SHINGLES / HERPES ZOSTER

What is shingles / herpes zoster

Shingles, also known as herpes zoster is a viral infection that causes a painful rash. It’s caused by the same virus that also causes chicken pox – the varicella zoster virus (VZV). After the initial infection that causes chicken pox, the VZV lies inactive in the nerve tissue. It may reactivate years later as shingles, producing blisters that form along the nerve endings. The blisters forming the rash are normally found in a localised area of the body either on the right or left side of the body or face. It usually heals within two to four weeks, although some people affected by the infection can develop nerve pain that can last for months and even years after the rash disappears. If the rash develops around the eye, blindness can occur as well. Shingles only affects those already previously infected with VZV, but adults and those with a weakened immune system are at risk the most.

Signs and symptoms of shingles / herpes zoster

The first signs that you may have shingles is a “tingling” or painful and/or burning sensation on a localised area of your skin along with a headache and fever or chills. This will then be followed by a rash with painful fluid-filled blisters on the same area. Usually, the rash is localised on a band or stripe on either the left or right side of the torso (like a “belt”) or face. You may even experience body aches during the viral infection. The initial appearance of the rash can be similar to that of hives. However, it soon develops into the characteristic blisters associated with the viral infection. The fever and general feeling of malaise continue throughout the infection period which can last from two to four weeks. The blisters become darker as they slowly fill with blood and crust over after about a week. These crusts then fall off but the skin takes awhile longer to heal completely. Scarring may remain even after the infection heals, especially if the rash was severe.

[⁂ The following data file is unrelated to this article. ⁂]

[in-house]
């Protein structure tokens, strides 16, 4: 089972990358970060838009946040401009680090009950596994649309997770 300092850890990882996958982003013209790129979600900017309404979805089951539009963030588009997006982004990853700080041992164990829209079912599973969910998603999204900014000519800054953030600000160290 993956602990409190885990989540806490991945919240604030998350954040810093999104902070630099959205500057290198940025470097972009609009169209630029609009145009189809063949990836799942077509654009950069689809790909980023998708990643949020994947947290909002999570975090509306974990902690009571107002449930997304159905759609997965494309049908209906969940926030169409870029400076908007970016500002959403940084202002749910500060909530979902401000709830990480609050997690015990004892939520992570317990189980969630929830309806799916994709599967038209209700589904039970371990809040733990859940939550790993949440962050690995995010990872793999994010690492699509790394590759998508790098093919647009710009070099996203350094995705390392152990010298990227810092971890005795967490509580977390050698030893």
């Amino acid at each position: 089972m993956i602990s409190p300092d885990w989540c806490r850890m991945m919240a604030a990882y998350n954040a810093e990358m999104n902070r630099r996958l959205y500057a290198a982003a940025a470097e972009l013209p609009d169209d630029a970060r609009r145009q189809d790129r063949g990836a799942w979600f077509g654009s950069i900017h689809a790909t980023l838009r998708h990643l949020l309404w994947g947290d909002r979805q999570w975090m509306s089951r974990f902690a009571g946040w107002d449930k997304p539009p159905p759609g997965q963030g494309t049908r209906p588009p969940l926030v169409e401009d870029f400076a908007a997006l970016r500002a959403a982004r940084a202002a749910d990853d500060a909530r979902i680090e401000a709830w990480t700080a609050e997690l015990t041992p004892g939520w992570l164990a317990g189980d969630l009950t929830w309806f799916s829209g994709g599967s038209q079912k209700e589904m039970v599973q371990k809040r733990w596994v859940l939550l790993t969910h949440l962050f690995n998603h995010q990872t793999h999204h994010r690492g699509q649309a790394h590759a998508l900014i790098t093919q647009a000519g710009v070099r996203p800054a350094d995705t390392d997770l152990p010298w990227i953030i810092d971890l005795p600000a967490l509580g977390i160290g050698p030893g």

Shingles that forms on the face are also referred to as ophthalmic shingles as they affect the nerves that control facial sensation and movement. Additional symptoms of ophthalmic shingles may include conjunctivitis, keratitis (inflammation of the cornea), loss of vision and debilitating pain if the rashes develop around the eye region. Shingles may even develop around the mouth causing rashes to appear on the palate and gums of either the upper or lower jaw. The blisters that form in the mouth become ulcers that would heal after approximately ten to fourteen days.

Is shingles / herpes zoster contagious?

The short answer is yes. A person who has been infected with the varicella zoster virus can spread it to anyone who isn’t immune to chicken pox through direct contact. If you are suffering from shingles, do not have any physical contact with anyone who hasn’t yet had chicken pox, especially if your blisters haven’t yet scabbed over. You should also stay away from pregnant women, people with weakened immune systems such as the elderly, those who have HIV, patients undergoing cancer treatments and newborn babies.

Treatment for shingles / herpes zoster

Diagnosis of shingles/herpes zoster is done easily via a visual examination as the rashes have a characteristic appearance. Vaccines (chicken pox and shingles vaccine) can help prevent shingles while early diagnosis and treatment with antiviral medication and pain medication can help shorten the infection duration and mitigate the pain and other complications that arise from the infection.
If you suspect that you have shingles/herpes zoster consult a healthcare professional immediately for diagnosis and treatment. Early treatment can help mitigate the effects of this viral infection. Thomson Specialist Skin Centre offers diagnosis and treatment for shingles.

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